skip to main content
DOE PAGES title logo U.S. Department of Energy
Office of Scientific and Technical Information

Title: Drought Conditions Maximize the Impact of High‐Frequency Flow Variations on Thermal Regimes and Biogeochemical Function in the Hyporheic Zone

Abstract

Anthropogenic activities, such as dam operations, often induce larger and more frequent stage fluctuations than those occurring in natural rivers. However, the long-term impact of such flow variations on thermal and biogeochemical dynamics of the associated hyporheic zone (HZ) is poorly understood. A heterogeneous, two-dimensional thermo-hydro-biogeochemical model revealed an important interaction between high-frequency flow variations and watershed-scale hydrology. High-frequency stage fluctuations had their strongest thermal and biogeochemical impacts when the mean river stage was low during fall and winter. An abnormally thin snowpack in 2015, however, created a low river stage during summer and early fall, whereby high-frequency stage fluctuations caused the HZ to be warmer than usual. Furthermore, this study provided the scientific basis to assess the potential ecological consequences of the high-frequency flow variations in a regulated river, as well as guidance on how to maximize the potential benefits—or minimize the drawbacks—of river regulation to river ecosystems.

Authors:
ORCiD logo [1]; ORCiD logo [1]; ORCiD logo [1]; ORCiD logo [2]; ORCiD logo [1]; ORCiD logo [1]; ORCiD logo [1]; ORCiD logo [1]
  1. Pacific Northwest National Lab. (PNNL), Richland, WA (United States)
  2. Sandia National Lab. (SNL-NM), Albuquerque, NM (United States)
Publication Date:
Research Org.:
Pacific Northwest National Lab. (PNNL), Richland, WA (United States)
Sponsoring Org.:
USDOE
OSTI Identifier:
1529988
Alternate Identifier(s):
OSTI ID: 1476382
Report Number(s):
PNNL-SA-123922
Journal ID: ISSN 0043-1397
Grant/Contract Number:  
AC05-76RL01830; BER SBR SFA; AC05‐76RL01830; AC02‐05CH11231
Resource Type:
Accepted Manuscript
Journal Name:
Water Resources Research
Additional Journal Information:
Journal Volume: 54; Journal Issue: 10; Journal ID: ISSN 0043-1397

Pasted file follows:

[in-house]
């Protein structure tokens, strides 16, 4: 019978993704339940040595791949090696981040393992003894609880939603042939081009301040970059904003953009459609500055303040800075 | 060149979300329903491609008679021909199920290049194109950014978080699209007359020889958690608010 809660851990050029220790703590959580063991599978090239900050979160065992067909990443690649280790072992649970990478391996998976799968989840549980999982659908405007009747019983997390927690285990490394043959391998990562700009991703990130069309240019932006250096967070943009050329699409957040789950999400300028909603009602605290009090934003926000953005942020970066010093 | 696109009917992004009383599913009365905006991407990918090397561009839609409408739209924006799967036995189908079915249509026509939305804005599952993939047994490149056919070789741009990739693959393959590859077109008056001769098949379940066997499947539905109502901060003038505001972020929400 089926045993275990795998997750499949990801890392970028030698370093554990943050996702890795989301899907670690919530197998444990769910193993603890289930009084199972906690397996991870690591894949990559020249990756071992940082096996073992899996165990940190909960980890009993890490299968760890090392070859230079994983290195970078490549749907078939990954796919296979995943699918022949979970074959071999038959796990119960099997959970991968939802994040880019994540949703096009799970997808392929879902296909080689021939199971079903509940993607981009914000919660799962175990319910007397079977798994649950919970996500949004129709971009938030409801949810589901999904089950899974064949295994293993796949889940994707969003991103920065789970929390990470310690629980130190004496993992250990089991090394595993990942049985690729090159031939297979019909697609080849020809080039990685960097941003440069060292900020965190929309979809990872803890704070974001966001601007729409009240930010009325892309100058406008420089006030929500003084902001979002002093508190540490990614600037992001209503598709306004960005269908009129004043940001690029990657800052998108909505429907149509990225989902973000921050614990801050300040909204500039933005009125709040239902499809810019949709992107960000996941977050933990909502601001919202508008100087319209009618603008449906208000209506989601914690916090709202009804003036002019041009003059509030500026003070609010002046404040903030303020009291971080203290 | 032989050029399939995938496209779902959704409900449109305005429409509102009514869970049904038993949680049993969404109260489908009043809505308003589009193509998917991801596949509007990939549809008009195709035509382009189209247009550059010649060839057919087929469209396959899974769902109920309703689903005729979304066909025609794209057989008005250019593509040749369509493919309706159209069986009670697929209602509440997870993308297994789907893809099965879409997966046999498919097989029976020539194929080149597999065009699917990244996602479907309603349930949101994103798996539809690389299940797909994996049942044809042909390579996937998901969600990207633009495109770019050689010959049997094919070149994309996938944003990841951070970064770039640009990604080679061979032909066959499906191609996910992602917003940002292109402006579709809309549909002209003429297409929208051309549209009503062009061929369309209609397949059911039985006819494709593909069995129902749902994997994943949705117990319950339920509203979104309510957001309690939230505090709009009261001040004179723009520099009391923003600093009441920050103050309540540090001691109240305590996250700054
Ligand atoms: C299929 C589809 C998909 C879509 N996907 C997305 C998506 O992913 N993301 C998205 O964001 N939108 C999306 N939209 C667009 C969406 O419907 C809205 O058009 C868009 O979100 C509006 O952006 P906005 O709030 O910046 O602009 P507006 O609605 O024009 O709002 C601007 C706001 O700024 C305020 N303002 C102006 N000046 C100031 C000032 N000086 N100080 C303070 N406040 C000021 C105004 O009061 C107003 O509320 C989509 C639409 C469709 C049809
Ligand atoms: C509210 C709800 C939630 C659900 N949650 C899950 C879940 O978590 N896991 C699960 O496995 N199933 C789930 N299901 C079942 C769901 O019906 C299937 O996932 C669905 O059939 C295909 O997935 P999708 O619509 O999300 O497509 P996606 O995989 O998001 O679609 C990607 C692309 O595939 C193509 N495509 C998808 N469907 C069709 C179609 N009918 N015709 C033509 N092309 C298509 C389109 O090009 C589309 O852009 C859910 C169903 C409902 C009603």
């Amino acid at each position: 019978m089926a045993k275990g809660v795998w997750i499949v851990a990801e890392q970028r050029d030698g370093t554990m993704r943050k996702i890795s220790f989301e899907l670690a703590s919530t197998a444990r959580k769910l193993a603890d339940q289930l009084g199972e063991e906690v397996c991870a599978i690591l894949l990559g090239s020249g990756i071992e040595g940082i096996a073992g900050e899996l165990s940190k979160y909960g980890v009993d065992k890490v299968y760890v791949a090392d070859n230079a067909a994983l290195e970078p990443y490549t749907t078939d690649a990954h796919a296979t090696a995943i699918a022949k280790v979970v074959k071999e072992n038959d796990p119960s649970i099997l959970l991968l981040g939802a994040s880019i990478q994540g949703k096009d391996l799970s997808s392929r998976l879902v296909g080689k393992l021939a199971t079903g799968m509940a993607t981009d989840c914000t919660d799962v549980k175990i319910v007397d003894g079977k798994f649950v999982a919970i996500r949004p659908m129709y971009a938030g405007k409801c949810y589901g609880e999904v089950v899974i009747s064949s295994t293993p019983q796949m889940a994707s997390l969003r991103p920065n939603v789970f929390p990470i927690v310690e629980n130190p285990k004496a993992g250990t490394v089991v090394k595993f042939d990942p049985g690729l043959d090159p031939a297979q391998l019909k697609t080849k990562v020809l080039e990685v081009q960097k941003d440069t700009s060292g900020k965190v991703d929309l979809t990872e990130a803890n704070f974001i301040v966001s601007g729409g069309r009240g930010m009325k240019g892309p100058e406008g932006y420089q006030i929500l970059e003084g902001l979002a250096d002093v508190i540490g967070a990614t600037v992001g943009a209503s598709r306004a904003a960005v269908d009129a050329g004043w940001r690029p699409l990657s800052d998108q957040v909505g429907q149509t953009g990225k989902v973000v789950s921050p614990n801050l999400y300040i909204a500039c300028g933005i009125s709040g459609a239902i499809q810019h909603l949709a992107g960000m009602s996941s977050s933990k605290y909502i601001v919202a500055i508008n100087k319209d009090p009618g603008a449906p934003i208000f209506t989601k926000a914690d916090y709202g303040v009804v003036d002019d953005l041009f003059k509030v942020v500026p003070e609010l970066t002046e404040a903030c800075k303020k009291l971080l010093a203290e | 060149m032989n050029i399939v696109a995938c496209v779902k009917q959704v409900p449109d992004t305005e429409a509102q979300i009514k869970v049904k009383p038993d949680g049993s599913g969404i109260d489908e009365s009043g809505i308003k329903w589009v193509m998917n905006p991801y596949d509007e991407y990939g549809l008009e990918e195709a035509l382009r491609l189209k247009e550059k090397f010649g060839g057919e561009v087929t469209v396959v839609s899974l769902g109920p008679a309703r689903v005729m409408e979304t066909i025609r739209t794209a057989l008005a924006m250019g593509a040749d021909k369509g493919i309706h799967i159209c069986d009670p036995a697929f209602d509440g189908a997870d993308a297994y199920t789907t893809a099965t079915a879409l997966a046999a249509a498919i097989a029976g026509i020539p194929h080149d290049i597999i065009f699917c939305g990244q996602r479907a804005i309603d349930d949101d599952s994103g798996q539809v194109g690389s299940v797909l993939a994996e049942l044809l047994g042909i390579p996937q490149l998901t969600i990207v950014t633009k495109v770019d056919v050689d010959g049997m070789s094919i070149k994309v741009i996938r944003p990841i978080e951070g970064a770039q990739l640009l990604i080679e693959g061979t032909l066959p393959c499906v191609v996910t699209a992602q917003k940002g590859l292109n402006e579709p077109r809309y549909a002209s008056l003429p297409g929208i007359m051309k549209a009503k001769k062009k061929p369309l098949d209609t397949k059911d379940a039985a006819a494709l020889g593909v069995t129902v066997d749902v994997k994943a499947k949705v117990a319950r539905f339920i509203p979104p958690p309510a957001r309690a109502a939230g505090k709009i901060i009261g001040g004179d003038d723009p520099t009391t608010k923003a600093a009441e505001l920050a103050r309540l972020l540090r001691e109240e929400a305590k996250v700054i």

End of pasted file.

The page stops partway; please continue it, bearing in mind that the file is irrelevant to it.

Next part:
Publisher:
American Geophysical Union (AGU)
Country of Publication:
United States
Language:
English
Subject:
54 ENVIRONMENTAL SCIENCES; hyporheic exchange; flow variations; biogeochemistry; heat transport

Citation Formats

Song, Xuehang, Chen, Xingyuan, Stegen, James C., Hammond, Glenn, Song, Hyun ‐Seob, Dai, Heng, Graham, Emily B., and Zachara, John M. Drought Conditions Maximize the Impact of High‐Frequency Flow Variations on Thermal Regimes and Biogeochemical Function in the Hyporheic Zone. United States: N. p., 2018. Web. doi:10.1029/2018WR022586.
Song, Xuehang, Chen, Xingyuan, Stegen, James C., Hammond, Glenn, Song, Hyun ‐Seob, Dai, Heng, Graham, Emily B., & Zachara, John M. Drought Conditions Maximize the Impact of High‐Frequency Flow Variations on Thermal Regimes and Biogeochemical Function in the Hyporheic Zone. United States. doi:10.1029/2018WR022586.
Song, Xuehang, Chen, Xingyuan, Stegen, James C., Hammond, Glenn, Song, Hyun ‐Seob, Dai, Heng, Graham, Emily B., and Zachara, John M. Wed . "Drought Conditions Maximize the Impact of High‐Frequency Flow Variations on Thermal Regimes and Biogeochemical Function in the Hyporheic Zone". United States. doi:10.1029/2018WR022586. https://www.osti.gov/servlets/purl/1529988.
@article{osti_1529988,
title = {Drought Conditions Maximize the Impact of High‐Frequency Flow Variations on Thermal Regimes and Biogeochemical Function in the Hyporheic Zone},
author = {Song, Xuehang and Chen, Xingyuan and Stegen, James C. and Hammond, Glenn and Song, Hyun ‐Seob and Dai, Heng and Graham, Emily B. and Zachara, John M.},
abstractNote = {Anthropogenic activities, such as dam operations, often induce larger and more frequent stage fluctuations than those occurring in natural rivers. However, the long-term impact of such flow variations on thermal and biogeochemical dynamics of the associated hyporheic zone (HZ) is poorly understood. A heterogeneous, two-dimensional thermo-hydro-biogeochemical model revealed an important interaction between high-frequency flow variations and watershed-scale hydrology. High-frequency stage fluctuations had their strongest thermal and biogeochemical impacts when the mean river stage was low during fall and winter. An abnormally thin snowpack in 2015, however, created a low river stage during summer and early fall, whereby high-frequency stage fluctuations caused the HZ to be warmer than usual. Furthermore, this study provided the scientific basis to assess the potential ecological consequences of the high-frequency flow variations in a regulated river, as well as guidance on how to maximize the potential benefits—or minimize the drawbacks—of river regulation to river ecosystems.},
doi = {10.1029/2018WR022586},
journal = {Water Resources Research},
number = 10,
volume = 54,
place = {United States},
year = {2018},
month = {9}
}

Journal Article:
Free Publicly Available Full Text
Publisher's Version of Record

Citation Metrics:
Cited by: 7 works
Citation information provided by
Web of Science

Save / Share: